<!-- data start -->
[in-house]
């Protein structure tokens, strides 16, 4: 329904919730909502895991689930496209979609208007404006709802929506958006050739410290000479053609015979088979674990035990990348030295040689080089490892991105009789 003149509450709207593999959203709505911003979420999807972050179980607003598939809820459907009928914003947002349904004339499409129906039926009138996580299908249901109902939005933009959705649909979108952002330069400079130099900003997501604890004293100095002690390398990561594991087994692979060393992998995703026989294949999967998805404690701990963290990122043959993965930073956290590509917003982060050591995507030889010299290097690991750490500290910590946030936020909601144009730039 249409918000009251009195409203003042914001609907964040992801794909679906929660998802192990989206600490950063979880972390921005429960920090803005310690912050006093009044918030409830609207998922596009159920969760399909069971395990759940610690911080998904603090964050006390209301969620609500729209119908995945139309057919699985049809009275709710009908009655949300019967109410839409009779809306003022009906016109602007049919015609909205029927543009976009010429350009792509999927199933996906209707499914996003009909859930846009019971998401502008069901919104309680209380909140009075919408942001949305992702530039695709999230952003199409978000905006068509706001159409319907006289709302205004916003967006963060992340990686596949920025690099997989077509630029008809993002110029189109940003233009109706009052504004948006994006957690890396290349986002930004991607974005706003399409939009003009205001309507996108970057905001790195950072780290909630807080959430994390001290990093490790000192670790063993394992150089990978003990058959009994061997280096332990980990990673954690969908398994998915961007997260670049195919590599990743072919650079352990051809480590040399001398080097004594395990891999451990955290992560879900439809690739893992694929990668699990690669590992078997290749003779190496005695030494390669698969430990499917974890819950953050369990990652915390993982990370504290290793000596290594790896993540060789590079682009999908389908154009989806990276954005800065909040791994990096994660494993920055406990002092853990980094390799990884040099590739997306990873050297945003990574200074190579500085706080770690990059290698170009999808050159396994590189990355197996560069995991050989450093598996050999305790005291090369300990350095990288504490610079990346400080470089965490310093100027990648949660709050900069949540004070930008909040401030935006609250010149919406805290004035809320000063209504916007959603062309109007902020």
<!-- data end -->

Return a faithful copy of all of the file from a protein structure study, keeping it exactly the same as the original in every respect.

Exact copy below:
[in-house]
């Protein structure tokens, strides 16, 4: 329904919730909502895991689930496209979609208007404006709802929506958006050739410290000479053609015979088979674990035990990348030295040689080089490892991105009789 003149509450709207593999959203709505911003979420999807972050179980607003598939809820459907009928914003947002349904004339499409129906039926009138996580299908249901109902939005933009959705649909979108952002330069400079130099900003997501604890004293100095002690390398990561594991087994692979060393992998995703026989294949999967998805404690701990963290990122043959993965930073956290590509917003982060050591995507030889010299290097690991750490500290910590946030936020909601144009730039 249409918000009251009195409203003042914001609907964040992801794909679906929660998802192990989206600490950063979880972390921005429960920090803005310690912050006093009044918030409830609207998922596009159920969760399909069971395990759940610690911080998904603090964050006390209301969620609500729209119908995945139309057919699985049809009275709710009908009655949300019967109410839409009779809306003022009906016109602007049919015609909205029927543009976009010429350009792509999927199933996906209707499914996003009909859930846009019971998401502008069901919104309680209380909140009075919408942001949305992702530039695709999230952003199409978000905006068509706001159409319907006289709302205004916003967006963060992340990686596949920025690099997989077509630029008809993002110029189109940003233009109706009052504004948006994006957690890396290349986002930004991607974005706003399409939009003009205001309507996108970057905001790195950072780290909630807080959430994390001290990093490790000192670790063993394992150089990978003990058959009994061997280096332990980990990673954690969908398994998915961007997260670049195919590599990743072919650079352990051809480590040399001398080097004594395990891999451990955290992560879900439809690739893992694929990668699990690669590992078997290749003779190496005695030494390669698969430990499917974890819950953050369990990652915390993982990370504290290793000596290594790896993540060789590079682009999908389908154009989806990276954005800065909040791994990096994660494993920055406990002092853990980094390799990884040099590739997306990873050297945003990574200074190579500085706080770690990059290698170009999808050159396994590189990355197996560069995991050989450093598996050999305790005291090369300990350095990288504490610079990346400080470089965490310093100027990648949660709050900069949540004070930008909040401030935006609250010149919406805290004035809320000063209504916007959603062309109007902020």